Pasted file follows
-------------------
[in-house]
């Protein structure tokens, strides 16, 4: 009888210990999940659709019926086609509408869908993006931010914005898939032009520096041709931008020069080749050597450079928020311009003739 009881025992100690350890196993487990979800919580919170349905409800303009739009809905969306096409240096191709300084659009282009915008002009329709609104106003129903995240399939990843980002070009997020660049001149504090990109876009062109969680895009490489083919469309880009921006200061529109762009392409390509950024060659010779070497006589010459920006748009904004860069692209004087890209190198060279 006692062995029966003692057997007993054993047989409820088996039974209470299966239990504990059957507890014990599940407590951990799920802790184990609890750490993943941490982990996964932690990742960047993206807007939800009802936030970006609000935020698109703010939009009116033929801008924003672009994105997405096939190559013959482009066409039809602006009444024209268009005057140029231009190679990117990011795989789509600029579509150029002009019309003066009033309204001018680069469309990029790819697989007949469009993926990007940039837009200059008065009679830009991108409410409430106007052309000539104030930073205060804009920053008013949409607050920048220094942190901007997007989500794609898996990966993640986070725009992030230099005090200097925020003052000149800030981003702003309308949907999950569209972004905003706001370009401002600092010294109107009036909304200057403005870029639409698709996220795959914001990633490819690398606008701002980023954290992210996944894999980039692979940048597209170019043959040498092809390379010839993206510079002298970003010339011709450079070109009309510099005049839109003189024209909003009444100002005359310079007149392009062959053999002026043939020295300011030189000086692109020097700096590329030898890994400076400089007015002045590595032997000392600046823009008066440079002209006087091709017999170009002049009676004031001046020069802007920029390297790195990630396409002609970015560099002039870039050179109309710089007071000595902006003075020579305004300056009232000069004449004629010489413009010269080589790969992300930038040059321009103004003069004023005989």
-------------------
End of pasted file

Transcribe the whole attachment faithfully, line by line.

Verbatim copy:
[in-house]
């Protein structure tokens, strides 16, 4: 009888210990999940659709019926086609509408869908993006931010914005898939032009520096041709931008020069080749050597450079928020311009003739 009881025992100690350890196993487990979800919580919170349905409800303009739009809905969306096409240096191709300084659009282009915008002009329709609104106003129903995240399939990843980002070009997020660049001149504090990109876009062109969680895009490489083919469309880009921006200061529109762009392409390509950024060659010779070497006589010459920006748009904004860069692209004087890209190198060279 006692062995029966003692057997007993054993047989409820088996039974209470299966239990504990059957507890014990599940407590951990799920802790184990609890750490993943941490982990996964932690990742960047993206807007939800009802936030970006609000935020698109703010939009009116033929801008924003672009994105997405096939190559013959482009066409039809602006009444024209268009005057140029231009190679990117990011795989789509600029579509150029002009019309003066009033309204001018680069469309990029790819697989007949469009993926990007940039837009200059008065009679830009991108409410409430106007052309000539104030930073205060804009920053008013949409607050920048220094942190901007997007989500794609898996990966993640986070725009992030230099005090200097925020003052000149800030981003702003309308949907999950569209972004905003706001370009401002600092010294109107009036909304200057403005870029639409698709996220795959914001990633490819690398606008701002980023954290992210996944894999980039692979940048597209170019043959040498092809390379010839993206510079002298970003010339011709450079070109009309510099005049839109003189024209909003009444100002005359310079007149392009062959053999002026043939020295300011030189000086692109020097700096590329030898890994400076400089007015002045590595032997000392600046823009008066440079002209006087091709017999170009002049009676004031001046020069802007920029390297790195990630396409002609970015560099002039870039050179109309710089007071000595902006003075020579305004300056009232000069004449004629010489413009010269080589790969992300930038040059321009103004003069004023005989």